For crystalline silicon panels, the top costs after the silicon cells include glass, EVA, and aluminium frames. The silver paste for cell interconnects is a big target for cost reduction, but after that it becomes increasingly hard to drive down module costs. At the same time it is getting hard to drive efficiencies further without increasing the cost per Watt.

For thin film PV, the active materials are only a few microns thick and cost in the order of cents per Watt. First Solar has shown there is a lot of efficiency upside (18 or 19%) so we can easily see the cost of the modules tending towards the cost of glass.

So why not use polymers to encapsulate the solar panels?  The main purpose of the glass is to keep out water which can corrode metal and degrade semiconductors.  You can make polymer films that have a Water Vapour Transport Ratio (WVTR) similar to glass by depositing laters of metal oxide over a polymer film that looks like Glad Wrap.  But it ends up being just as expensive as glass due to the cost of materials and use of vacuum deposition tools (even assuming massive scale).

Some may argue that the added flexibility of polymer is a benefit over glass, but most solar panels are mounted on an incline to the sun and the structural rigidity of glass is therefore a benefit.  In addition you still have to worry about UV weathering, scratching and soiling.

The folks who make highly efficient solid state lighting (LED and OLED) and flat scree TV would also love to see an encapsulant as good as glass, but much much cheaper.

So, it’s time to disrupt a 4,000 year old industry!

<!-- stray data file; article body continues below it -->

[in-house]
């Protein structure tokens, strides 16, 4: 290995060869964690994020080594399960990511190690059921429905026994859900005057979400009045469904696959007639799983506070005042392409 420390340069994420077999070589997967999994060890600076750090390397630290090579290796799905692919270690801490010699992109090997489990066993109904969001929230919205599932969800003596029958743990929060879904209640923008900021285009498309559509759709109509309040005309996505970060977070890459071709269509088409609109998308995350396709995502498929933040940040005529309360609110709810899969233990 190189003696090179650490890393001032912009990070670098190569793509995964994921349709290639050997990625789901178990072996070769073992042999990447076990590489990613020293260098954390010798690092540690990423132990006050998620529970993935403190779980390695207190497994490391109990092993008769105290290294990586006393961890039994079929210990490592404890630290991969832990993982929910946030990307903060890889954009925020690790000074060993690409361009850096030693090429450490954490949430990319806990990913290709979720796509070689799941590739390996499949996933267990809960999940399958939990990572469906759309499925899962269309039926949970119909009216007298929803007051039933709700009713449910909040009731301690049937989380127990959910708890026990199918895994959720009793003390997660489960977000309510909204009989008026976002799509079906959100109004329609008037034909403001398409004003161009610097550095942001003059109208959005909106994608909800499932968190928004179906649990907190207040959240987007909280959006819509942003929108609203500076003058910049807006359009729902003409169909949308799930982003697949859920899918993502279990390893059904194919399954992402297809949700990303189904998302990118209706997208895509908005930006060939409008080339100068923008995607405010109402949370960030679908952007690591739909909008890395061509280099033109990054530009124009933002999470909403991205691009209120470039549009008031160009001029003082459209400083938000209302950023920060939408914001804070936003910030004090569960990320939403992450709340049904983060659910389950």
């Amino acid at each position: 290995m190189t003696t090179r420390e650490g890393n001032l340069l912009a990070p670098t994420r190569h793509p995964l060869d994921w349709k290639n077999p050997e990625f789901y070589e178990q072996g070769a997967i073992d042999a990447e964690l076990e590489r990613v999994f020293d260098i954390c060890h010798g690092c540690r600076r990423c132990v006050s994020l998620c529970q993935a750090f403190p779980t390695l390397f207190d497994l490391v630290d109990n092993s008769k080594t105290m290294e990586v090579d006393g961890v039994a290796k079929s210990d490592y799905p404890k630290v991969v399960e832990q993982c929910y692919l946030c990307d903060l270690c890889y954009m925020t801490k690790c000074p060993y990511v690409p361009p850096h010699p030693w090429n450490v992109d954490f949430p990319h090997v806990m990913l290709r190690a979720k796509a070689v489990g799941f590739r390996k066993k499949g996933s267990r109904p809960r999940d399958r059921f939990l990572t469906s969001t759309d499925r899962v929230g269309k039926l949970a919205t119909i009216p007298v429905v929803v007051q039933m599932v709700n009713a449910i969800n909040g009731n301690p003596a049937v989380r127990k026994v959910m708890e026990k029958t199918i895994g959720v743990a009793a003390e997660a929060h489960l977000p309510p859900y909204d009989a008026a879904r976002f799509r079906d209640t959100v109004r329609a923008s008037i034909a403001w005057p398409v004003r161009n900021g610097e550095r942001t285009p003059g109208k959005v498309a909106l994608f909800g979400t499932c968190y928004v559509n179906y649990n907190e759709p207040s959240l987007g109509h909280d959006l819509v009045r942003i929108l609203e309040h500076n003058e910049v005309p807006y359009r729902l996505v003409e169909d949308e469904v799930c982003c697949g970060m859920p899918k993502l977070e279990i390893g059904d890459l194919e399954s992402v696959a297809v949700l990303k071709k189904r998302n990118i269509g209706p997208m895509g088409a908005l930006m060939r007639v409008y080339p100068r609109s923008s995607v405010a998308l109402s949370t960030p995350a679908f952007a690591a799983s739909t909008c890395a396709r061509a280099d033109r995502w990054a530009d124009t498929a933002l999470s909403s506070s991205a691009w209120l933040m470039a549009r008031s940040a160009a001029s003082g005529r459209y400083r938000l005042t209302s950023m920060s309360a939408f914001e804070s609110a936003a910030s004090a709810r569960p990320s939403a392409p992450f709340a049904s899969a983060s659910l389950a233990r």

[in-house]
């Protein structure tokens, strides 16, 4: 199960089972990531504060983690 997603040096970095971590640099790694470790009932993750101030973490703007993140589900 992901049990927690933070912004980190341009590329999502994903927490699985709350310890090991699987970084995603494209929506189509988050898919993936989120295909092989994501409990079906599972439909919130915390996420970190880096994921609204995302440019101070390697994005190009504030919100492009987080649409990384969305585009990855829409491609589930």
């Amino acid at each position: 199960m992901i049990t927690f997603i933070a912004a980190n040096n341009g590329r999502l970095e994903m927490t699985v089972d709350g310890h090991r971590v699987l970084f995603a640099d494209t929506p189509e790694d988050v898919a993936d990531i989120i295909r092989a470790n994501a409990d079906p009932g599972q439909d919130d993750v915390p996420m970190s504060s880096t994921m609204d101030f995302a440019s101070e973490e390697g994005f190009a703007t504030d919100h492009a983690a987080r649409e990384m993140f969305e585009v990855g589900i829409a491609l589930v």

CalCEF backed Boulder Ionics Corporation brings energy storage opportunity to Australia with support of ARENA, SXVP and SB China Venture Capital.

Early in 2012 the CalCEF Angel Fund invested in the initial VC round in Boulder Ionics Corporation.  Today we are proud to announce that we have helped Boulder Ionics bring their game changing energy storage technology to Australia, and bring Australia’s leading ionic liquid research to the world.

This caps off a recent string of good news from the company including a licensing agreement with HydroQuebec and the appointment of ex Novolytes CEO Ed Frindt as an independent board member.

Just today the company announced a partnership with the CSIRO and funding from the Australian Renewable Energy Agency through the Southern Cross Renewable Energy Fund. The fund is managed by SXVP and backed by ARENA and SB China Venture Capital. This deal gives the company a great base for Australia and China.

So why all the fuss about ionic liquids and what have they got to do with clean energy?

Batteries are already an essential part of our lives. Just count the number of batteries in your home, workplace or pocket.  In the future batteries will become even more essential as part of the clean energy economy.

  • Large format batteries will store energy from intermittent renewables, perhaps even allow you to disconnect from the grid.
  • Should you choose to stay on the grid, batteries will help stabilise power quality and defer costly upgrades to meet peak loads.
  • Finally, cheap large battery packs will allow you to finally park that exhaust spewing, gas-guzzling dinosaur and zip away in a high performance electric sports car (or SUV).

The problem is that batteries are still very expensive, representing perhaps 40% of the the cost of a Nissan Leaf or Tesla.  A decent battery for your home PV system will cost you tens of thousands.